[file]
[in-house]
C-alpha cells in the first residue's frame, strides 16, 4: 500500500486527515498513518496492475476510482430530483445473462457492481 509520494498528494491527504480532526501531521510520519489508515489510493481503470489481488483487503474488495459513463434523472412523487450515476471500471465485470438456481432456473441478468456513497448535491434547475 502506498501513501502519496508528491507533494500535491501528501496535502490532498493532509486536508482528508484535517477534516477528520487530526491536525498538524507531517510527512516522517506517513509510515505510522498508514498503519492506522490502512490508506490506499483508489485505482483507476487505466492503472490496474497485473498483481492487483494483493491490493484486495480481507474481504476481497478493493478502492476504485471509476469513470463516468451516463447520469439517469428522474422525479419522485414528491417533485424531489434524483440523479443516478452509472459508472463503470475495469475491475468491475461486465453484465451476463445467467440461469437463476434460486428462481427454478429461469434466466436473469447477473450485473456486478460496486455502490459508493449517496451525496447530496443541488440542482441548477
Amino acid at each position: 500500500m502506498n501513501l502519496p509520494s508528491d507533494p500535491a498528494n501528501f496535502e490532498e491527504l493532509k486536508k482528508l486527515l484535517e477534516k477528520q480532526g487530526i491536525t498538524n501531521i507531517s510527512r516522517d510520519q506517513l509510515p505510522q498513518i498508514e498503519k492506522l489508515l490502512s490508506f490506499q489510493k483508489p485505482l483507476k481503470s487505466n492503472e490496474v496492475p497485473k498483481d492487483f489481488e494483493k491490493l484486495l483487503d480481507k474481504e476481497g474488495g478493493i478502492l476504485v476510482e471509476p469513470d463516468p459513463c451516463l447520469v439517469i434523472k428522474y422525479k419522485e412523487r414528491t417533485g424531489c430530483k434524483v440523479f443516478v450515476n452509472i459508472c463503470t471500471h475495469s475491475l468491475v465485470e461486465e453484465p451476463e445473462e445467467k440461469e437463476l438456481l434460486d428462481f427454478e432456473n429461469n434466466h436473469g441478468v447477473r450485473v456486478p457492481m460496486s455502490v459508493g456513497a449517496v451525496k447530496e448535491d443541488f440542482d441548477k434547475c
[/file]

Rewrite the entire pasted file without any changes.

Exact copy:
[in-house]
C-alpha cells in the first residue's frame, strides 16, 4: 500500500486527515498513518496492475476510482430530483445473462457492481 509520494498528494491527504480532526501531521510520519489508515489510493481503470489481488483487503474488495459513463434523472412523487450515476471500471465485470438456481432456473441478468456513497448535491434547475 502506498501513501502519496508528491507533494500535491501528501496535502490532498493532509486536508482528508484535517477534516477528520487530526491536525498538524507531517510527512516522517506517513509510515505510522498508514498503519492506522490502512490508506490506499483508489485505482483507476487505466492503472490496474497485473498483481492487483494483493491490493484486495480481507474481504476481497478493493478502492476504485471509476469513470463516468451516463447520469439517469428522474422525479419522485414528491417533485424531489434524483440523479443516478452509472459508472463503470475495469475491475468491475461486465453484465451476463445467467440461469437463476434460486428462481427454478429461469434466466436473469447477473450485473456486478460496486455502490459508493449517496451525496447530496443541488440542482441548477
Amino acid at each position: 500500500m502506498n501513501l502519496p509520494s508528491d507533494p500535491a498528494n501528501f496535502e490532498e491527504l493532509k486536508k482528508l486527515l484535517e477534516k477528520q480532526g487530526i491536525t498538524n501531521i507531517s510527512r516522517d510520519q506517513l509510515p505510522q498513518i498508514e498503519k492506522l489508515l490502512s490508506f490506499q489510493k483508489p485505482l483507476k481503470s487505466n492503472e490496474v496492475p497485473k498483481d492487483f489481488e494483493k491490493l484486495l483487503d480481507k474481504e476481497g474488495g478493493i478502492l476504485v476510482e471509476p469513470d463516468p459513463c451516463l447520469v439517469i434523472k428522474y422525479k419522485e412523487r414528491t417533485g424531489c430530483k434524483v440523479f443516478v450515476n452509472i459508472c463503470t471500471h475495469s475491475l468491475v465485470e461486465e453484465p451476463e445473462e445467467k440461469e437463476l438456481l434460486d428462481f427454478e432456473n429461469n434466466h436473469g441478468v447477473r450485473v456486478p457492481m460496486s455502490v459508493g456513497a449517496v451525496k447530496e448535491d443541488f440542482d441548477k434547475c